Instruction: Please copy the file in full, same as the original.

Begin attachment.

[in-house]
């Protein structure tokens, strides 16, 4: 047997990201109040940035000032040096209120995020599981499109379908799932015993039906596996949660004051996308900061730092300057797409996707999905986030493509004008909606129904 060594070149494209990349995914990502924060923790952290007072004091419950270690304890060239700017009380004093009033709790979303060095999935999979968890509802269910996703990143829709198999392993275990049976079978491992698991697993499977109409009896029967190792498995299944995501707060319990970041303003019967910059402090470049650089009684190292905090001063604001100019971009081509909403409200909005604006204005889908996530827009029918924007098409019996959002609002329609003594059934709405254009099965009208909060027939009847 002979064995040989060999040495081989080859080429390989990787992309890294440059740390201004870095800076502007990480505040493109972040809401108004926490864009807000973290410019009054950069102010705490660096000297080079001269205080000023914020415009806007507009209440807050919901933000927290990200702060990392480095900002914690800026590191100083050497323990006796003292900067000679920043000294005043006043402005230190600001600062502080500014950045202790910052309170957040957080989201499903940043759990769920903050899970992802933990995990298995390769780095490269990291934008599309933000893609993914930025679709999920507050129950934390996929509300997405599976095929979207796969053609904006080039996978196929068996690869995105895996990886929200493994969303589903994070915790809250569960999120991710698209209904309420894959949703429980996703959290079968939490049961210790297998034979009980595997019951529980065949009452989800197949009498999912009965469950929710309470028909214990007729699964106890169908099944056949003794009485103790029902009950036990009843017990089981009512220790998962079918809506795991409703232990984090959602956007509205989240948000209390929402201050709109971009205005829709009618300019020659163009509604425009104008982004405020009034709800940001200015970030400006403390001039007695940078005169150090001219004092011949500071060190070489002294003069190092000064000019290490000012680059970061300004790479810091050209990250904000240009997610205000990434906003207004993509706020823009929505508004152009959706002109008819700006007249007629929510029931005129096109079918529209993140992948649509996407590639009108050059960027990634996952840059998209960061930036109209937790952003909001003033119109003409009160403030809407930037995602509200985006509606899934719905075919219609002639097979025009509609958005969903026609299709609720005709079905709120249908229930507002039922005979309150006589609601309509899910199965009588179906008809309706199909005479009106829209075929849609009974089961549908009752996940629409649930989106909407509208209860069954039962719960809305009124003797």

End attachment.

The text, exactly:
[in-house]
């Protein structure tokens, strides 16, 4: 047997990201109040940035000032040096209120995020599981499109379908799932015993039906596996949660004051996308900061730092300057797409996707999905986030493509004008909606129904 060594070149494209990349995914990502924060923790952290007072004091419950270690304890060239700017009380004093009033709790979303060095999935999979968890509802269910996703990143829709198999392993275990049976079978491992698991697993499977109409009896029967190792498995299944995501707060319990970041303003019967910059402090470049650089009684190292905090001063604001100019971009081509909403409200909005604006204005889908996530827009029918924007098409019996959002609002329609003594059934709405254009099965009208909060027939009847 002979064995040989060999040495081989080859080429390989990787992309890294440059740390201004870095800076502007990480505040493109972040809401108004926490864009807000973290410019009054950069102010705490660096000297080079001269205080000023914020415009806007507009209440807050919901933000927290990200702060990392480095900002914690800026590191100083050497323990006796003292900067000679920043000294005043006043402005230190600001600062502080500014950045202790910052309170957040957080989201499903940043759990769920903050899970992802933990995990298995390769780095490269990291934008599309933000893609993914930025679709999920507050129950934390996929509300997405599976095929979207796969053609904006080039996978196929068996690869995105895996990886929200493994969303589903994070915790809250569960999120991710698209209904309420894959949703429980996703959290079968939490049961210790297998034979009980595997019951529980065949009452989800197949009498999912009965469950929710309470028909214990007729699964106890169908099944056949003794009485103790029902009950036990009843017990089981009512220790998962079918809506795991409703232990984090959602956007509205989240948000209390929402201050709109971009205005829709009618300019020659163009509604425009104008982004405020009034709800940001200015970030400006403390001039007695940078005169150090001219004092011949500071060190070489002294003069190092000064000019290490000012680059970061300004790479810091050209990250904000240009997610205000990434906003207004993509706020823009929505508004152009959706002109008819700006007249007629929510029931005129096109079918529209993140992948649509996407590639009108050059960027990634996952840059998209960061930036109209937790952003909001003033119109003409009160403030809407930037995602509200985006509606899934719905075919219609002639097979025009509609958005969903026609299709609720005709079905709120249908229930507002039922005979309150006589609601309509899910199965009588179906008809309706199909005479009106829209075929849609009974089961549908009752996940629409649930989106909407509208209860069954039962719960809305009124003797």